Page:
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Reproductive Health Matters. 2009 May; 17(33):91-104.This paper examines why progress towards Millennium Development Goal 5 on maternal health appears to have stagnated in much of the global south. We contend that besides the widely recognised existence of weak health systems, including weak services, low staffing levels, managerial weaknesses, and lack of infrastructure and information, this stagnation relates to the inability of most countries to meet two essential conditions: to develop access to publicly funded, comprehensive health care, and to provide the not-for-profit sector with needed political, technical and financial support. This paper offers a critical perspective on the past 15 years of international health policies as a possible cofactor of high maternal mortality, because of their emphasis on disease control in public health services at the expense of access to comprehensive health care, and failures of contracting out and public–private partnerships in health care. Health care delivery cannot be an issue both of trade and of right. Without policies to make health systems in the global south more publicly-oriented and accountable, the current standards of maternal and child health care are likely to remain poor, and maternal deaths will continue to affect women and their families at an intolerably high level.
In: Family planning. Meeting challenges: promoting choices. The proceedings of the IPPF Family Planning Congress, New Delhi, October 1992, edited by Pramilla Senanayake and Ronald L. Kleinman. Carnforth, England, Parthenon Publishing Group, 1993. 7-14.The International Planned Parenthood Federation (IPPF) has been guided by the belief that family planning is a basic human right. The United Nations Population fund (UNFPA) and IPPF have had a long-standing cooperative relationship in this arena. Family planning is not only a human right, it is a necessity; projections indicate that world population will increase to 8.5 billion by 2025 and to 10 billion by 2050. The high and medium projections diverge sharply after the year 2000 depending on the effect of family planning acceptance and the spread of contraceptive prevalence. In 1989 the international community set a target of increasing contraceptive prevalence in developing countries from 387 million to 567 million by 2000. First the existing need for FP has to be met, since about 400 million couples do not have access to services. At least 150 million would use FP if services were available. The total cost of providing FP services would be $9 billion annually, which is a minute amount compared to total military expenditures. The positive impact of FP depends on voluntary acceptance, age, family, status, and parity, which fact rules out setting quotas or targets. A choice-based approach is preferred, which negates single-method FP programs. FP policies can succeed only if they invest in women with regard to education: this could end early marriage. The growing problem of adolescent pregnancy also has to be tackled. Maternal mortality and morbidity can be prevented by existing medical technology to treat their causes (hemorrhage, hypertension, infection, obstructed labor, and unsafe abortion). The promotion of breast feeding is important both for the child's health and for its temporary contraceptive effects. FP programs should also combat HIV/AIDS by providing information and counseling for women. In recent years the quality of care has come to the forefront in FP clinics where accessibility, privacy, and confidentiality of services are needed.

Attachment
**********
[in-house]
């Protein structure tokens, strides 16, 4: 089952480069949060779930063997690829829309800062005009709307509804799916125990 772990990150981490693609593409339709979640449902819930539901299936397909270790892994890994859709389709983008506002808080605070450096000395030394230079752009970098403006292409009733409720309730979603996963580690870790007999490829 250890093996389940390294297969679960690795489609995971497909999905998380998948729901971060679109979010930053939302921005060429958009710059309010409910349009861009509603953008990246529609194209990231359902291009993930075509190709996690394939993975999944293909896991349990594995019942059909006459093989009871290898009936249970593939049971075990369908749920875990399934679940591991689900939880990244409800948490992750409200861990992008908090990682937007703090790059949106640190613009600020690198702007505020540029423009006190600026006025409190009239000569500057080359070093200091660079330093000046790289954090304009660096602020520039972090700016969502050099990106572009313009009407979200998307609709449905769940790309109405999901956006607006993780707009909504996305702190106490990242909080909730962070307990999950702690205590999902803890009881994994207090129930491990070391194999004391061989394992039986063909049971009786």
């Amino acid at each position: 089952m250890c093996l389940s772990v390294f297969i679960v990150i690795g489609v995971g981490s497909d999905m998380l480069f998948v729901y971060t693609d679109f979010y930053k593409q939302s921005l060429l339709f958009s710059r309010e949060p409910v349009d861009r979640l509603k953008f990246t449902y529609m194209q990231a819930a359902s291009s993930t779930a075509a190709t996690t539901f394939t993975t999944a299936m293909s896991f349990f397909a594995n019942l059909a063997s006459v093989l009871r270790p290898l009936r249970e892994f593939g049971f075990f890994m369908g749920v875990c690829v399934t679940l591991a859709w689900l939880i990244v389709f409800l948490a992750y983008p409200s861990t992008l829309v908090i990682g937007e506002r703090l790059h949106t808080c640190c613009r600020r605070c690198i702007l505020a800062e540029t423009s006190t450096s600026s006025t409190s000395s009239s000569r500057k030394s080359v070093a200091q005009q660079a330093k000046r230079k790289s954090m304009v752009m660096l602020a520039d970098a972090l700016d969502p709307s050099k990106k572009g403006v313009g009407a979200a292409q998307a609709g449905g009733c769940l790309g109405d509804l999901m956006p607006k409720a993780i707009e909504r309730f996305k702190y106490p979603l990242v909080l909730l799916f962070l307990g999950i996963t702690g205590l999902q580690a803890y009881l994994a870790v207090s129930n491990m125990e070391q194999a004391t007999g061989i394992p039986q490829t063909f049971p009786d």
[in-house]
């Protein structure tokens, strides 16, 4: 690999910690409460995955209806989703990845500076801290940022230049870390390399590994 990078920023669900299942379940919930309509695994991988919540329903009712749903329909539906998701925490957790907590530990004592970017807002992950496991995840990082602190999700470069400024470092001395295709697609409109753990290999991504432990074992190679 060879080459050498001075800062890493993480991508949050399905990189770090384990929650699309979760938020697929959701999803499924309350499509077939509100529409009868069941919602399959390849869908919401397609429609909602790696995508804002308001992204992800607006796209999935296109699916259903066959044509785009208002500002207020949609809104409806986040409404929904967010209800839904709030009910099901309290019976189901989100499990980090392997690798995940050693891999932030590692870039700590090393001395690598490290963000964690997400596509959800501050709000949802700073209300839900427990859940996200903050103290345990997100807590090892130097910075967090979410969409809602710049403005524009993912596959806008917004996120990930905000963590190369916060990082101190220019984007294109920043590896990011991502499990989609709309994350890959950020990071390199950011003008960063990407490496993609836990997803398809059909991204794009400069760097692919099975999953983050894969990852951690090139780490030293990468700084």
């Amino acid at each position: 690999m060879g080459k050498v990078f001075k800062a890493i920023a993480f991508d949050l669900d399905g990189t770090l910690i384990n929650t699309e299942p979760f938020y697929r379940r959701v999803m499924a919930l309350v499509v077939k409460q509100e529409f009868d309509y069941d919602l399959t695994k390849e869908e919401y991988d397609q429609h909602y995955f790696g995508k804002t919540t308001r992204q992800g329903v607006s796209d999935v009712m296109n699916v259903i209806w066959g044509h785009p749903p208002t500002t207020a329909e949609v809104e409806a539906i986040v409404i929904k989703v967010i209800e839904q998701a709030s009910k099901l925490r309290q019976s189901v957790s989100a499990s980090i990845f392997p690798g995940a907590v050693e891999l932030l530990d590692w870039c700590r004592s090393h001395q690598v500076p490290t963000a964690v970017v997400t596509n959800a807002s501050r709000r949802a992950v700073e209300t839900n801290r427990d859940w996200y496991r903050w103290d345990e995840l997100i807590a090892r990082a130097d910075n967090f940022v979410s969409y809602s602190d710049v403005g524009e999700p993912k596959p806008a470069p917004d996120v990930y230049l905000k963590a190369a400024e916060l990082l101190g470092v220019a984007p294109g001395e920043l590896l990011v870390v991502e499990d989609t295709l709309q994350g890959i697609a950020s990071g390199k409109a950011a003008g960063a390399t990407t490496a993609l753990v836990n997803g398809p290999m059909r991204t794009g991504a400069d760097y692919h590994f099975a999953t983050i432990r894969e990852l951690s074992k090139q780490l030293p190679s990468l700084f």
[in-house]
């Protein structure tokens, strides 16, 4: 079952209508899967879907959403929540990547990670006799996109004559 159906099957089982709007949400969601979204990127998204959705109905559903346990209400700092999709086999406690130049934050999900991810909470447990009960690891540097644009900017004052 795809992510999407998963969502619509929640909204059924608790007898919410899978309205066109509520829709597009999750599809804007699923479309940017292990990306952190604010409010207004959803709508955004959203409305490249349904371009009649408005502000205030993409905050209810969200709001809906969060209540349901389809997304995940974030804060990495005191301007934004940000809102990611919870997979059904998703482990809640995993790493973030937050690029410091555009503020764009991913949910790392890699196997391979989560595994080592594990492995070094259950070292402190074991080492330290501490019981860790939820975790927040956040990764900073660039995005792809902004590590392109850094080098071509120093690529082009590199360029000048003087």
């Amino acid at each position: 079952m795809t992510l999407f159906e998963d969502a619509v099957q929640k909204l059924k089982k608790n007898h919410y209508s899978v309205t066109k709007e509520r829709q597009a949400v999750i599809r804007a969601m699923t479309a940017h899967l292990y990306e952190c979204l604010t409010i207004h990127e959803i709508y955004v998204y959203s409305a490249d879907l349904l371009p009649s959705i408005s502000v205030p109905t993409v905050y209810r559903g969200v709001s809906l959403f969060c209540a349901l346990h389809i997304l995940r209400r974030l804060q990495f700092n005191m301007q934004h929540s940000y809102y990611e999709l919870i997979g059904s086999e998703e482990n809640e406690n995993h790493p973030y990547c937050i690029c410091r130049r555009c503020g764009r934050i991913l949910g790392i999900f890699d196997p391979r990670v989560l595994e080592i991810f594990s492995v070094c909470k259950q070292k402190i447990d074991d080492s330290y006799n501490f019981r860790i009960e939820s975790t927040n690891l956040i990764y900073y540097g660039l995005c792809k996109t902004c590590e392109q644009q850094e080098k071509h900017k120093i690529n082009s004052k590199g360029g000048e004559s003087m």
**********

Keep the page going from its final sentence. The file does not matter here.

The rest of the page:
In: Women's health and apartheid: the health of women and children and the future of progressive primary health care in Southern Africa, edited by Marcia Wright, Zena Stein and Jean Scandlyn. New York, New York, Columbia University, 1988. 84-9.There is a large discrepancy between maternal mortality rates in developed and developing countries, with maternal mortality as a leading cause of death of young women in poor countries. There has been renewed interest in maternal mortality among international agencies and major foundations quite recently. Women and children form up to 2/3 of the population of many developing countries, and over 1/2 of primary health care resources are devoted to maternal and child health programs. Nevertheless, little of this is directed at maternal mortality; most goes to immunization, oral rehydration for diarrhea, monitoring children's growth, and promoting breastfeeding. While some of the international health community attribute the long neglect of maternal mortality to not knowing the extent and severity of the problem before, prior data existed demonstrating the alarmingly high rates. Low maternal mortality in the West may have distracted attention from the international problem. Sexism may have been a major factor, as even today efforts to reduce maternal mortality need to be justified in terms of the implications for the family, children and society as a whole. The reasons for the current concern are not clear, but may relate to an interest in concrete issues after the United Nations Decade for Women, or real surprise in the international community once the problem was pointed out. As various agencies rush to establish maternal mortality programs, it is imperative to evaluate which approaches will be really effective. Critical evaluation of programs is necessary to capitalize on the current interest.